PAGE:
Mae Torlakson and the economy

I believe that one of the State’s main responsibilities is to stimulate economic growth, create good paying jobs, help lift our most vulnerable residents out of poverty, and bridge income and wealth gaps. In order to do this, I plan on:

  • Supporting efforts that provide equal pay for equal work, ensuring that fair and equitable wages are distributed;
  • Working to ensure that everyone is paid a livable wage, so that all of our families are lifted out of poverty;
  • Creating “Jobs Teams” composed of representatives of local government, transportation, labor and small business owners to help find ways to expand businesses and job opportunities in AD-14;
  • Taking my experience as an active member of the Coalition of University Employees (CUE) to Sacramento to fight to secure collective bargaining rights and fair wages for workers of all skill levels;
  • Advocating for career technical education and apprenticeships so that we can encourage local hire and stimulate the district’s local economy.

Expanding California’s Competitive Edge

I will focus on expanding California’s competitive edge. Our technology companies have made our state the envy of the world. But, too often these companies cannot find people with the skills they need. Increasing the number of students trained in the STEM fields will connect Californians to the technology companies that have strengthened our economy.

I will push for a full scale Cal State University in Contra Costa County at the former Naval Weapons station near BART. With a comprehensive set of programs and course offering for 4 year completion of Bachelor of Arts and Bachelor of Science degrees both Contra Costa and Solano County residents will be well served. Universities are job magnets.  There is great potential for public/private partnerships and incubator start -up businesses at this location. Such opportunities and new jobs could create a “Silicon Bay-Delta” similar to what has happened in Silicon Valley with San Jose State University.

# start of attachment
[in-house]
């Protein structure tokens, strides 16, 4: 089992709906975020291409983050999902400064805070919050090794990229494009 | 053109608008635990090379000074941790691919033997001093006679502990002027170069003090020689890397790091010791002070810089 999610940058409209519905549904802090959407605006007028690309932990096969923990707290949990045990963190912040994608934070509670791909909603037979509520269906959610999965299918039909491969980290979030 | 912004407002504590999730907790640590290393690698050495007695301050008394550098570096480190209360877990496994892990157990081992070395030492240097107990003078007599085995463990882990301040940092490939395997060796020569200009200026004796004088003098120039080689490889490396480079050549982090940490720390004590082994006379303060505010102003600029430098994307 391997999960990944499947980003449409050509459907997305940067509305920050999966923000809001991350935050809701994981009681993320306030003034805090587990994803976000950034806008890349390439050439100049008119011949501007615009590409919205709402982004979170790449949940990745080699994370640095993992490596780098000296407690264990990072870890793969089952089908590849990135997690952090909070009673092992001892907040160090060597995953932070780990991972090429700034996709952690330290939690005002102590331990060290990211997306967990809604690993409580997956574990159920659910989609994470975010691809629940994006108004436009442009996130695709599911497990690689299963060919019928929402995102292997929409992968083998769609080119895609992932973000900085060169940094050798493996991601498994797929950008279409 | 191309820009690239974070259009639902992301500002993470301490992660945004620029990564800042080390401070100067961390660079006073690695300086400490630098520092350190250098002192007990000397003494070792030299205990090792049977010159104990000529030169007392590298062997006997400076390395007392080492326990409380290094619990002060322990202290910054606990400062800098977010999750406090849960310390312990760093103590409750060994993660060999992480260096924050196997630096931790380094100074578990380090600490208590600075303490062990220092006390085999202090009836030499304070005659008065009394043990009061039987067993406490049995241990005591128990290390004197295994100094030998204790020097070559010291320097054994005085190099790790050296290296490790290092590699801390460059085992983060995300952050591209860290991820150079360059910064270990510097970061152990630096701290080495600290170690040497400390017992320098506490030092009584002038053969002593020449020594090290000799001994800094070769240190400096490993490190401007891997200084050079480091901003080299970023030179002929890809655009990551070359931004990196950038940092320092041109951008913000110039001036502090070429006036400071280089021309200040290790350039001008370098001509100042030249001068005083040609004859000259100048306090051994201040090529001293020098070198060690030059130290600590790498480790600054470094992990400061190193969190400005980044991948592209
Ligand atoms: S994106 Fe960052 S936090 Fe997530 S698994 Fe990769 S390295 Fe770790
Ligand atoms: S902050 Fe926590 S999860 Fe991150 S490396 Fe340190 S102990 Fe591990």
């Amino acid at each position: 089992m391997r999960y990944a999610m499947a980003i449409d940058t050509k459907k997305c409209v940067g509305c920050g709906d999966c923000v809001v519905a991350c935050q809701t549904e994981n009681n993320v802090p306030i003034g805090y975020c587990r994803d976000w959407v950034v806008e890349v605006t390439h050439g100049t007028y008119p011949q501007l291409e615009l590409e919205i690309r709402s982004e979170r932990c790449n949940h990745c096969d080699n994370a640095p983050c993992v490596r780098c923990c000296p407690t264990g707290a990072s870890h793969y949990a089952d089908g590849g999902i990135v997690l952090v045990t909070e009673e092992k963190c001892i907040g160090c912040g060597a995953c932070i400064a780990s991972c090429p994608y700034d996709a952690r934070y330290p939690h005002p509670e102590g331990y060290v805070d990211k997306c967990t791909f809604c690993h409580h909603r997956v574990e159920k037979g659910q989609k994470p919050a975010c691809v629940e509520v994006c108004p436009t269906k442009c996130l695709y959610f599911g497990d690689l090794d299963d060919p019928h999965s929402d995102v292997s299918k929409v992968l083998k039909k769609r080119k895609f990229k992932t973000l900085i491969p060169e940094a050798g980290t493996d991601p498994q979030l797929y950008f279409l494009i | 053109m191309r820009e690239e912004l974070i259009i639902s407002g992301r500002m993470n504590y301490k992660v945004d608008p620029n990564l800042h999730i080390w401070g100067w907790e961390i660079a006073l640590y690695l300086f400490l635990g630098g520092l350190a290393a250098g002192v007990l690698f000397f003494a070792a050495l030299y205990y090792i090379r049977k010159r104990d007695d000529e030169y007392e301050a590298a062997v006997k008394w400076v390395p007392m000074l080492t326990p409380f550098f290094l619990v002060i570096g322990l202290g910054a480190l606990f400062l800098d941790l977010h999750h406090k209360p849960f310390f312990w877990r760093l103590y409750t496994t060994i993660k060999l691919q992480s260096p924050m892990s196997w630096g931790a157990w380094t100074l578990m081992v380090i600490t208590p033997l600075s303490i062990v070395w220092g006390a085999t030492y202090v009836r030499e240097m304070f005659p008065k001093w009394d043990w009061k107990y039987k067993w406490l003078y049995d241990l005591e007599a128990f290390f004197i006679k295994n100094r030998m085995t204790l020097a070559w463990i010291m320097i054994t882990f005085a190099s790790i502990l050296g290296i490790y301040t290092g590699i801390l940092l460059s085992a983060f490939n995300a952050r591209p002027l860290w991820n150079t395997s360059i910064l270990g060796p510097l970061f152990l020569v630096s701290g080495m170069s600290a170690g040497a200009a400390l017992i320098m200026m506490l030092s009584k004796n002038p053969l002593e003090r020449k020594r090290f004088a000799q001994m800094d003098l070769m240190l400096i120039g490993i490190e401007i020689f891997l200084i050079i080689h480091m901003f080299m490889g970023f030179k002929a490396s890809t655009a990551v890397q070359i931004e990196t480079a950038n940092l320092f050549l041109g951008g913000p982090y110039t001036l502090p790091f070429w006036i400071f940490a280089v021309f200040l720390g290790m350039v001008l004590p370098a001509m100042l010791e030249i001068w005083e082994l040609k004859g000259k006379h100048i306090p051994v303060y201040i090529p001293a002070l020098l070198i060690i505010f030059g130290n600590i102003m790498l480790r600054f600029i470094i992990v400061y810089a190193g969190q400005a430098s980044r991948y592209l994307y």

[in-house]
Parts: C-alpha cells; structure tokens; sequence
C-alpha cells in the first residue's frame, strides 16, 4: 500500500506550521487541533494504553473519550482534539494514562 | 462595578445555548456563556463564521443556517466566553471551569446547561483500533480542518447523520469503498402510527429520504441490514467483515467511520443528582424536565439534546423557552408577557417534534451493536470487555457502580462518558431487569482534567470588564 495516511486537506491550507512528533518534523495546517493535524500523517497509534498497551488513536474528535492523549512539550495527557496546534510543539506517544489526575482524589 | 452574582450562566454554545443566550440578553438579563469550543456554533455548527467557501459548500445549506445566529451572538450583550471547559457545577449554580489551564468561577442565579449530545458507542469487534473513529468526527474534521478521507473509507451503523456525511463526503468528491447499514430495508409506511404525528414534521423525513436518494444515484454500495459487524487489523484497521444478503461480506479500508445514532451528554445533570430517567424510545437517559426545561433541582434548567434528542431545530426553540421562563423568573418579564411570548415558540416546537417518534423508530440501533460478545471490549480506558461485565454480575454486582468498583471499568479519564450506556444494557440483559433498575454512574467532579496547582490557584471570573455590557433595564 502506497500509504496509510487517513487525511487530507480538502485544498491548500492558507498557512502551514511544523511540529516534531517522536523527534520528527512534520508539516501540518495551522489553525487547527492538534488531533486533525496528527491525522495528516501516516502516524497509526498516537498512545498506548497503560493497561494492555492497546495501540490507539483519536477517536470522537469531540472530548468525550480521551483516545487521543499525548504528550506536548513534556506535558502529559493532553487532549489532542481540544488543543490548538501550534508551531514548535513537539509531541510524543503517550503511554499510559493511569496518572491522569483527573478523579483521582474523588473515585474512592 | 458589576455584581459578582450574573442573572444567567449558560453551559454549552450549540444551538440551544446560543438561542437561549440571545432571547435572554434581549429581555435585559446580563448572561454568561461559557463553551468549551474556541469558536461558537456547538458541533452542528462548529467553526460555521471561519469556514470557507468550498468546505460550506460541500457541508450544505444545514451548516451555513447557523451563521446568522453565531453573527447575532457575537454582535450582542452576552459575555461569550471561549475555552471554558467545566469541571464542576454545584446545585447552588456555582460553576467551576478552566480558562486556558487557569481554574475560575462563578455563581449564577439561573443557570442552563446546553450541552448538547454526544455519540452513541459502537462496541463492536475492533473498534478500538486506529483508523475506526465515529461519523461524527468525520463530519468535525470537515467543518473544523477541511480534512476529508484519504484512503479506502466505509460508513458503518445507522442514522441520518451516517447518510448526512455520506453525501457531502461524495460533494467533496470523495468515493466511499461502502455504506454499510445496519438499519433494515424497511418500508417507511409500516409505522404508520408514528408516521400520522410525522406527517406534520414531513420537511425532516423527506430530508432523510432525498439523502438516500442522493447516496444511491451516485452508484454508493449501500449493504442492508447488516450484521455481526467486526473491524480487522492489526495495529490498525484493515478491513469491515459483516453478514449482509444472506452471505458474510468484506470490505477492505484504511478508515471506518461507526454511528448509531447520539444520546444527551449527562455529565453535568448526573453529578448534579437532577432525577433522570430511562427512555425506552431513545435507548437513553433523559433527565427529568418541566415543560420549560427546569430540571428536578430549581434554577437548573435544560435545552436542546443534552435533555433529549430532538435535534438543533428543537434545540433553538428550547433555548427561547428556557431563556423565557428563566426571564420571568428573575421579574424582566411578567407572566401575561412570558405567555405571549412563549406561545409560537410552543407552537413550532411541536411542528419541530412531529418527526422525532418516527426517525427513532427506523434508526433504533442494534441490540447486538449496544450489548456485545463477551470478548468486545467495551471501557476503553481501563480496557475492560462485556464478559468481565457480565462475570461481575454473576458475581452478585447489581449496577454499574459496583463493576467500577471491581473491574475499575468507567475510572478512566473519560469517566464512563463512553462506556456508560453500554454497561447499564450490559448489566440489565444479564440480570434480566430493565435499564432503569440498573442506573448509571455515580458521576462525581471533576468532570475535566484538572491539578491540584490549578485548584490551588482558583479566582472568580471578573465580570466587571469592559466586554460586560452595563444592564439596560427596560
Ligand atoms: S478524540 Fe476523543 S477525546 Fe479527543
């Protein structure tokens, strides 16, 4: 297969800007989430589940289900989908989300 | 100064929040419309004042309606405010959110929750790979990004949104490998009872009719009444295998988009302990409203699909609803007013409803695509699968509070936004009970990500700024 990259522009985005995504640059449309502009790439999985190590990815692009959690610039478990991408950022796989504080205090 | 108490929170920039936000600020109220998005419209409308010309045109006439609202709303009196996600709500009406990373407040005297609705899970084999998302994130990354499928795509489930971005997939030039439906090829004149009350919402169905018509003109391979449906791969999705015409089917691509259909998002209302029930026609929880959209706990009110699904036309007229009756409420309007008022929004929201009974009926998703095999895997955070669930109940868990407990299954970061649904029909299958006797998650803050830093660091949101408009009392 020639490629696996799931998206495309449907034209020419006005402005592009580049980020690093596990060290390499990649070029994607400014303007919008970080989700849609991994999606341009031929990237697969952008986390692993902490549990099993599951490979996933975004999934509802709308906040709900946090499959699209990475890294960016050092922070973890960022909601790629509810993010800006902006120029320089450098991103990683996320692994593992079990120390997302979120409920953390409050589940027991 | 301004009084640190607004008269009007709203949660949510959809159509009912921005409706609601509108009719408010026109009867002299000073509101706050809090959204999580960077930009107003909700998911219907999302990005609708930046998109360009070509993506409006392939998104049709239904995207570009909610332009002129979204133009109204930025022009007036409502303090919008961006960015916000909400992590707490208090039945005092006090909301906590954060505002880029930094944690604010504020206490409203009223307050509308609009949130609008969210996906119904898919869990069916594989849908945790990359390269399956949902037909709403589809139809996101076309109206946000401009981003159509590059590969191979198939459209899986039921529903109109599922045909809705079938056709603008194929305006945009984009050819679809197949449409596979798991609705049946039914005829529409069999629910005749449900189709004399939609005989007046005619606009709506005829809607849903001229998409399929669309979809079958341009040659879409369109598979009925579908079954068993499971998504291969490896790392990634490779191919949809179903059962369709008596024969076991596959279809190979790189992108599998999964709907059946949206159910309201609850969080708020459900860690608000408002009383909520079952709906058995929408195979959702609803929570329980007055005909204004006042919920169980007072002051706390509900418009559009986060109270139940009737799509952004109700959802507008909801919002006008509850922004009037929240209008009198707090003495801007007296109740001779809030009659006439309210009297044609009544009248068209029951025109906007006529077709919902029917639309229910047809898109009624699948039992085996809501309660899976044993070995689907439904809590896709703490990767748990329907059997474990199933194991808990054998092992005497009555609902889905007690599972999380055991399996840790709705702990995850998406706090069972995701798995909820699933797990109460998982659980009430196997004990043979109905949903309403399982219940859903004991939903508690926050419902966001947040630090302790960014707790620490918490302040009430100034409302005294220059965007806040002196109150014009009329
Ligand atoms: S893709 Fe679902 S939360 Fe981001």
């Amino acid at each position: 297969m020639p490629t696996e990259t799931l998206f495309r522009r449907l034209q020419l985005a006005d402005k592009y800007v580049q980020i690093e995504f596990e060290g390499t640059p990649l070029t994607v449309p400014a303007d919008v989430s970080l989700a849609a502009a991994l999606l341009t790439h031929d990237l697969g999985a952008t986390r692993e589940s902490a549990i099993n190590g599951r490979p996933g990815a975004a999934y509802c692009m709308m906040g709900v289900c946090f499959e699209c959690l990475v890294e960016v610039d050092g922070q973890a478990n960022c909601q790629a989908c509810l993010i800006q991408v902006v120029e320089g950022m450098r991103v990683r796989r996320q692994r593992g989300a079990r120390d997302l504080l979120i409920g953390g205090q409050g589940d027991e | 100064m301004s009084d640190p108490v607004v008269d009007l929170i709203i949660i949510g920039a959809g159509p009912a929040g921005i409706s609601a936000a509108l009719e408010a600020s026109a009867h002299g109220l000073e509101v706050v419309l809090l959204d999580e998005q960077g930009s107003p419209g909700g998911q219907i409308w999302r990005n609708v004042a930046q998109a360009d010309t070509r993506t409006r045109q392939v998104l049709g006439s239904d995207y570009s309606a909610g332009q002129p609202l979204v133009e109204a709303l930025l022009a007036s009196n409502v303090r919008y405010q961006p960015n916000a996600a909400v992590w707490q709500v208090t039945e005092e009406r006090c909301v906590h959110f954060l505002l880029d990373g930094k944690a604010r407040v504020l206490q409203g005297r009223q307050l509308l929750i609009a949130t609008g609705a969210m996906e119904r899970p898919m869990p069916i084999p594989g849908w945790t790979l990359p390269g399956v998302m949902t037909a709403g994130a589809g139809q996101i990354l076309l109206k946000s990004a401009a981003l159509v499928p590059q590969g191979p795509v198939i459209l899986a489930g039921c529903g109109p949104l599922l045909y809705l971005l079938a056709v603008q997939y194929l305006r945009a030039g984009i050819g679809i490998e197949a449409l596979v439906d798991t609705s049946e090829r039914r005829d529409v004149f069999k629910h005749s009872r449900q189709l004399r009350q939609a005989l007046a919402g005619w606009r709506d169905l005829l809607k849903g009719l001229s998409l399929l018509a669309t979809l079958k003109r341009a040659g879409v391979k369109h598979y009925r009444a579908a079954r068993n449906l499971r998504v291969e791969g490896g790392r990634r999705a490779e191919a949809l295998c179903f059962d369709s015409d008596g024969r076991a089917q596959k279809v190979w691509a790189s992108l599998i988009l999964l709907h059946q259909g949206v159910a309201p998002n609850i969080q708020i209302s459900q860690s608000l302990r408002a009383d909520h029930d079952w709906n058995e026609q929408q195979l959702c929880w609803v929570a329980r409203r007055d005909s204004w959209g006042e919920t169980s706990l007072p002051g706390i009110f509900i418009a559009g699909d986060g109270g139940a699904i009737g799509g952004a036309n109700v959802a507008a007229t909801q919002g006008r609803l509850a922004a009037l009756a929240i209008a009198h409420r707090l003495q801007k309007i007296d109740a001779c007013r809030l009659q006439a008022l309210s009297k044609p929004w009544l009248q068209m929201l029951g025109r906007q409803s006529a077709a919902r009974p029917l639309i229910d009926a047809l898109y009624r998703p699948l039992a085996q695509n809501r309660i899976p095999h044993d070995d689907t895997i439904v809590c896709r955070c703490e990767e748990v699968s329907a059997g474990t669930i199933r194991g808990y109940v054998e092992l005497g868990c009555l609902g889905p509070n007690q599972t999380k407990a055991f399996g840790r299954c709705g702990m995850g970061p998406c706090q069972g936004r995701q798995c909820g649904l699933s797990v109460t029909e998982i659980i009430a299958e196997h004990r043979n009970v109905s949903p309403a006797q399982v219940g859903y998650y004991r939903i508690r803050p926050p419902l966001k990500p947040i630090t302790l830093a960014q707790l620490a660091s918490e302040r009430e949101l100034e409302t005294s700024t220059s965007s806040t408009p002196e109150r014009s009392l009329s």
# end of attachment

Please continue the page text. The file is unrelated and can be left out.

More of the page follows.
Career Tech and Jobs of the Future

I am a strong proponent of more career education – the modern version of what we used to call vocational education. I will work to expand programs and schools that provide technical training to students by:

  • Increasing career technical education course offerings, apprenticeships, and skills certification programs;
  • Creating links between schools and fields such as engineering and construction, medical sciences, business and accounting, law and justice, the arts, computer sciences and coding;
  • Connecting our learning standards to real world jobs, and linking high schools and colleges with our regional employers to form partnerships that will fill current job needs and stimulate new job opportunities

Mentorship Programs

Mentors provide us with the guidance, reassurance, and support needed to succeed in today’s expanding global economy. In 2013, I developed a one-on-one mentoring program for MESA community college and university students with Cisco employees, and this concept has inspired me to continue to advocate for mentorship programs across the state. Mentorship programs allow companies to “home-grow” their talent by investing in their communities and in our students, and allow our students to refine their career ambitions and start stable careers.